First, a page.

Daylesford’s digital ministry includes a series exploring scripture through the lens of rock music 

Sometimes Father John Zagarella ministers in flowing vestments. Other times he wears a “Captain Fantastic and the Brown Dirt Cowboy” T-shirt.

“Captain Fantastic” is an Elton John album released in 1975, and Zagarella, a longtime fan of John’s, wears a shirt bearing an image of the album’s cover in Episode 5 of Season 2 of his “Rock the Word 153” series on Daylesford’s Facebook page.

“Rock the World 153,” Zagarella’s ongoing exploration of scripture through the lens of rock music, is part of Daylesford Abbey’s social media and digital-ministry outreach, Springhouse Media. The number 153 refers to the Bible story of the disciples who, fishing, catch nothing until they see Jesus on the shore and hear him urging them to try again. Dutifully doing as Jesus suggests, they reel in 153 catches – supposedly the number of species of extant fish. (The number, we know today, is much higher: It’s in the tens of thousands.)

The first installment of “Rock the Word 153,” based on John’s song “Healing Hands,” came out in June 2020, after Andrew Del Rossi, director of the spirituality center at Daylesford, heard Zagarella weaving rock music references into a homily and suggested he consider doing the same on a regular basis through Daylesford’s digital ministry, Springhouse Media. To say Zagarella liked the idea would be an understatement; he started a semiweekly video series and hasn’t looked back.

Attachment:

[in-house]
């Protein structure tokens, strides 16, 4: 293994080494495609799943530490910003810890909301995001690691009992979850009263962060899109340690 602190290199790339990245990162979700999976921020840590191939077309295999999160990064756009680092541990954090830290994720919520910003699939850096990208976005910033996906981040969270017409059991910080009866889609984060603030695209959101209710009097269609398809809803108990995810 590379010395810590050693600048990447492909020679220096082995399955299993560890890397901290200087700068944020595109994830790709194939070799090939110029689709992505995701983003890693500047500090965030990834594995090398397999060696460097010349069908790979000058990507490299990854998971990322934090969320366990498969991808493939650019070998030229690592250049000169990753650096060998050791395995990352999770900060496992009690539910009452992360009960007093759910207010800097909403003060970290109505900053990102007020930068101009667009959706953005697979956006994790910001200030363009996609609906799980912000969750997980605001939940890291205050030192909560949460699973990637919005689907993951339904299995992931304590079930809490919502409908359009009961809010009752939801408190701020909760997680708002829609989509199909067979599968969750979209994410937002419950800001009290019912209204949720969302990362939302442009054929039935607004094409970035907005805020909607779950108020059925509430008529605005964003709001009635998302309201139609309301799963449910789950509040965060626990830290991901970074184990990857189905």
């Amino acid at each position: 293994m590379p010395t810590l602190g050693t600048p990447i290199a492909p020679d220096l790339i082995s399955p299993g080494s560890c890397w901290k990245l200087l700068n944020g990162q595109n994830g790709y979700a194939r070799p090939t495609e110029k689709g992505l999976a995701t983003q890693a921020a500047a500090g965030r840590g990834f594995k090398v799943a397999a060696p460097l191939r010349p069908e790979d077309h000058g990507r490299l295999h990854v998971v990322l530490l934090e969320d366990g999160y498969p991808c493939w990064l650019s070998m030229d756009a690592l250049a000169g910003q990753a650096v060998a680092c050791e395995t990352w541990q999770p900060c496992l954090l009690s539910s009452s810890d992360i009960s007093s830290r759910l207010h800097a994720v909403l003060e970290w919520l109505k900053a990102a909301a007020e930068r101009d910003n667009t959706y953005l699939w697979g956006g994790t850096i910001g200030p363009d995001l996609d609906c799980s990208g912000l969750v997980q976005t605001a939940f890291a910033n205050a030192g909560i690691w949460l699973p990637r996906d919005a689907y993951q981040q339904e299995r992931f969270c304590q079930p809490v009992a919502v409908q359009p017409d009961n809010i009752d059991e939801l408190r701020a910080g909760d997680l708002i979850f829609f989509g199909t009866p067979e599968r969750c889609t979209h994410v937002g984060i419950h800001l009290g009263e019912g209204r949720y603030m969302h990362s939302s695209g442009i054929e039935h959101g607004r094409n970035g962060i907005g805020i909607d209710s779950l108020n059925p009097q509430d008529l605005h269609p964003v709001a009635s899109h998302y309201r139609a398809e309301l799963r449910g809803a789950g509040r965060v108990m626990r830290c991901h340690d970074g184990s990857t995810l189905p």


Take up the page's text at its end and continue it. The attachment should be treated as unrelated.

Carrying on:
“It just took off for me,” Zagarella says. 

“[Rock music] has been inside me ever since I was a little kid. When I was 1 or 2 years old, I would carry 45s [records with a single song on each side] around in my hand. It was always the primary channel to my spirituality.”

Public reaction to “Rock the World,” Zagarella says, “has been unbelievable.”

“It’s been wonderful. I never dreamed that this would get this kind of a reaction. People who are younger, people who are older, people who never were able to understand the lyrics of rock music, have come up and said. ‘I never knew that’s what they were saying.’”

The series also has worked the other way, Zagarella says, illuminating the meaning of scripture with rock music.

Zagarella isn’t just an Elton John fan; he loves rock music in general. In the fifth episode of the second season of the series – the first episode after Easter 2021 – Zagarella draws parallels between Ezekiel Chapter 37, verses 1-14, and the rock group Evanescence’s song “Bring Me to Life.”

The inspiration for that episode of “Rock the Word” came to Zagarella like most do – out of the blue — as he was driving to his teaching job at a high school in Claymont, Delaware. 

“I’m on the blue route, as the locals know it, and I hear a song on the radio from Evanescence’ latest album, and all of a sudden this song ‘Bring Me to Life’ starts going through my head, and I thought, ‘Oh, my Lord above, this is the Ezekiel reading.’”

In the episode of “Rock the Word”that resulted, Zagarella tells his audience: 

“I love this song. It’s a very intense rock song. But the more I thought about it, the more I thought this really was the appropriate song for a post-Easter ‘Rock the Word’ because the Resurrection, let’s face it, is a very intense event. It really is amazing how the song parallels Ezekiel.”

But Zagarella’s admiration for Evanescence, like his admiration for every other musical artist not named Elton John, pales next to his sense of wonder for the Rocket Man, as John is known for his hit 1975 song of the same name.

“To my ear [John’s is] the most beautiful music I’ve ever heard,” Zagarellal says. “When I first heard ‘Yellow Brick Road,’ I couldn’t believe how incredibly beautiful it was. And it never ended. I’m still saving my lunch money to buy this stuff.”